For Tom Holley, it started out a few years ago as a search for information about his great-great-great-grandfather, William Jasper Holley, a Columbia County resident who fought in the Civil War.
That inquiry led to more research about the Columbia County men who served next to his distant relative in Company K.
Soon his work escalated into a book published in 1995.
Now, the 44-year-old Evans High graduate, who lives in Warren County, is working on his second book about Company F, the Thomson Guard, also based out of Columbia County.
"My goal is that I write about all three companies that mustered out of Columbia County," he said, adding he will begin a third tome on the Hamilton Rangers once the second is completed.
The driving force behind his writing is to tell what happened and to remember the soldiers from the county who served.
Using government documents such as field reports taken just days after battles and letters written by the soldiers, Mr. Holley aims to tell an accurate story of what happened.
"We have an urge to rewrite history, and I don't want to see that happen," he said.
The letters and pictures Mr. Holley has collected bring the soldiers to life and show the horrors of war, he said.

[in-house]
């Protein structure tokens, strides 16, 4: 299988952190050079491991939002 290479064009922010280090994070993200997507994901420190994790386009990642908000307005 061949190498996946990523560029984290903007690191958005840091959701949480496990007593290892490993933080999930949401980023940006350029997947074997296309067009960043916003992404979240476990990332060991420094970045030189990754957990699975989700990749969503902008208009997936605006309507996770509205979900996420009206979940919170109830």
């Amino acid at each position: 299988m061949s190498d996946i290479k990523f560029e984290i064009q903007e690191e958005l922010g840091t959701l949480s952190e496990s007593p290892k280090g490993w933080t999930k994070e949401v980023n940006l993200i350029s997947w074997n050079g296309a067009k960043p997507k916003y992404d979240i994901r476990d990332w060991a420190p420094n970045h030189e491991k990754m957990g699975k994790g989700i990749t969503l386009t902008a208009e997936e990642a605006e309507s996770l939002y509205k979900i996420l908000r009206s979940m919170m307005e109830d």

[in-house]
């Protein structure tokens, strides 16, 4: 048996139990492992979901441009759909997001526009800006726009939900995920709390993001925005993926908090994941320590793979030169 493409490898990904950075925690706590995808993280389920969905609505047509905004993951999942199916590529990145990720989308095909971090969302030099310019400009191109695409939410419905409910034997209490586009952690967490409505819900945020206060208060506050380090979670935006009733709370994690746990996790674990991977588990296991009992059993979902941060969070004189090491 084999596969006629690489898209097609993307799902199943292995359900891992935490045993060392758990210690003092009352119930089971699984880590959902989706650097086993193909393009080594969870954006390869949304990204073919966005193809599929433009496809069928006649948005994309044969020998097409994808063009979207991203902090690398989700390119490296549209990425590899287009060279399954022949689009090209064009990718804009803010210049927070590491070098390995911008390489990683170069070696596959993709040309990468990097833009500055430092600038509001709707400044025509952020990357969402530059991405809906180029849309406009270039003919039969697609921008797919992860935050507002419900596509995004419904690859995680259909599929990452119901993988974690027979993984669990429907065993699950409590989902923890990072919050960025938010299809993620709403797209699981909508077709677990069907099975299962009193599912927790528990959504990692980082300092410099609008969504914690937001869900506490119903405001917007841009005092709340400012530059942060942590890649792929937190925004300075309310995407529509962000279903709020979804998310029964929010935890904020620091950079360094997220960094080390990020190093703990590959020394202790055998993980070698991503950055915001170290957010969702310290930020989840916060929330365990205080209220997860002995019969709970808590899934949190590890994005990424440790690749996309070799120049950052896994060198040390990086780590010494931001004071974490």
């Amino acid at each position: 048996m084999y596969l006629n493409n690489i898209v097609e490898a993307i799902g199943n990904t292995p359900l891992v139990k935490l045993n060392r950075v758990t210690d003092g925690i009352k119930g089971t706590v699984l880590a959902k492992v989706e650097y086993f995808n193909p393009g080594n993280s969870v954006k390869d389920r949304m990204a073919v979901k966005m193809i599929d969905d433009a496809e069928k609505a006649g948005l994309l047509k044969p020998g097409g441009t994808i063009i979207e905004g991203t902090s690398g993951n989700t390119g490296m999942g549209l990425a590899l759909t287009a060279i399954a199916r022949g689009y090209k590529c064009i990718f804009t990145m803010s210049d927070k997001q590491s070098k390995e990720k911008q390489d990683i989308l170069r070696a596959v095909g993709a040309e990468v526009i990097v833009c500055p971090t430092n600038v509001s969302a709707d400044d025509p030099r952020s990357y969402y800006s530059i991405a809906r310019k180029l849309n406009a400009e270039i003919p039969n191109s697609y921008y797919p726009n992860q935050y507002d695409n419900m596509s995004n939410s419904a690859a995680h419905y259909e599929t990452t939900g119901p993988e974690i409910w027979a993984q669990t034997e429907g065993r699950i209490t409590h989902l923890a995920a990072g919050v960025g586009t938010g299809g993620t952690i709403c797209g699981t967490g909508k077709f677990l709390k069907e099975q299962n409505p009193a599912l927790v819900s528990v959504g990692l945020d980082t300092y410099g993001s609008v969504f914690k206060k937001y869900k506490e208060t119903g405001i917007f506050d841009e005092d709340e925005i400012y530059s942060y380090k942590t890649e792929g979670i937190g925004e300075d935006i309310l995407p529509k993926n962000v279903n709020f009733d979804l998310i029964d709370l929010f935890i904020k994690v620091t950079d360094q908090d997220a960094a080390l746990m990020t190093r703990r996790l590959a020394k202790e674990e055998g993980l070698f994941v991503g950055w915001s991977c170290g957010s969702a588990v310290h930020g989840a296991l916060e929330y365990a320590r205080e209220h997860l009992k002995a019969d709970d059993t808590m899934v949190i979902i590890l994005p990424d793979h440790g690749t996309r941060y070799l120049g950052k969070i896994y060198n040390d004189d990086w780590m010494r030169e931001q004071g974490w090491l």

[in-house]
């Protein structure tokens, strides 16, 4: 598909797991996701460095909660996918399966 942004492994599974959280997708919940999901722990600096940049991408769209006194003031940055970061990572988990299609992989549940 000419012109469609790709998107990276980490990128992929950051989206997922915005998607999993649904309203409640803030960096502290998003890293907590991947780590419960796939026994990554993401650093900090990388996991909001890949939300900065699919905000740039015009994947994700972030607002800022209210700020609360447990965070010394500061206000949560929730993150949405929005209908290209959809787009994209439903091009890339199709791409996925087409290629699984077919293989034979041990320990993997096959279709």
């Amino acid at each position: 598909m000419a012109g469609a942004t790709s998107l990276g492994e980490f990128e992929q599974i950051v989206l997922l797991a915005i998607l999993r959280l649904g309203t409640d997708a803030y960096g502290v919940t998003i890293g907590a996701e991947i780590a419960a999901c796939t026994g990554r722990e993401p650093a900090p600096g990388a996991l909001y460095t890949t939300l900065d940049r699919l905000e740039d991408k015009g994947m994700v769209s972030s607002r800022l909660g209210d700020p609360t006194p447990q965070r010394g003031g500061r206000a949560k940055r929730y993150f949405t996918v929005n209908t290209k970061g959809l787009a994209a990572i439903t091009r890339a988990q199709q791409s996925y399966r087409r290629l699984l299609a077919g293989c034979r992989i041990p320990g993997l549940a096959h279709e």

For instance, he has a copy of an emotional letter written over a five-day period by a fatally wounded soldier to his wife.
"Things like that do bring the book to life," he said.
As in his first book, Mr. Holley will do a genealogy on the 122 members of Company F.
"I feel like I know these men as well as I know my brothers and sister," he said. "My emphasis has always been on the men - getting to know the men."
However, he said his work sometimes doesn't do the men justice.
"Their lives boiled down to a paragraph on one page," he said. "That's sad."
Because original documentation is hard to come by, Mr. Holley is seeking the help from anyone with information about a distant ancestor.
Mr. Holley, a national salesman for the Louisville, Ky.-based Gentec Equipment Co., said it's often difficult to balance and schedule writing and research with his professional obligations - but it's worth it.
"It's a great hobby," he said about his writing. "Everyone needs a legacy. This is what I've got to offer."
Coupled with his writing interests, Mr. Holley also is an avid collector of Civil War relics.
His impressive Confederate collection includes rifles, guns, hand grenades, cannonballs, a sabre and a fake cannon, used to trick the Union troops into thinking the Confederates had more ammunition.
He has long dealt away his first collectible, a Yankee Springfield 1861 rifle.
"I have nothing Yankee anymore," he gladly admits.
Anyone with information on soldiers from Company F out of Columbia County can call Mr. Holley at (706) 595-5262.
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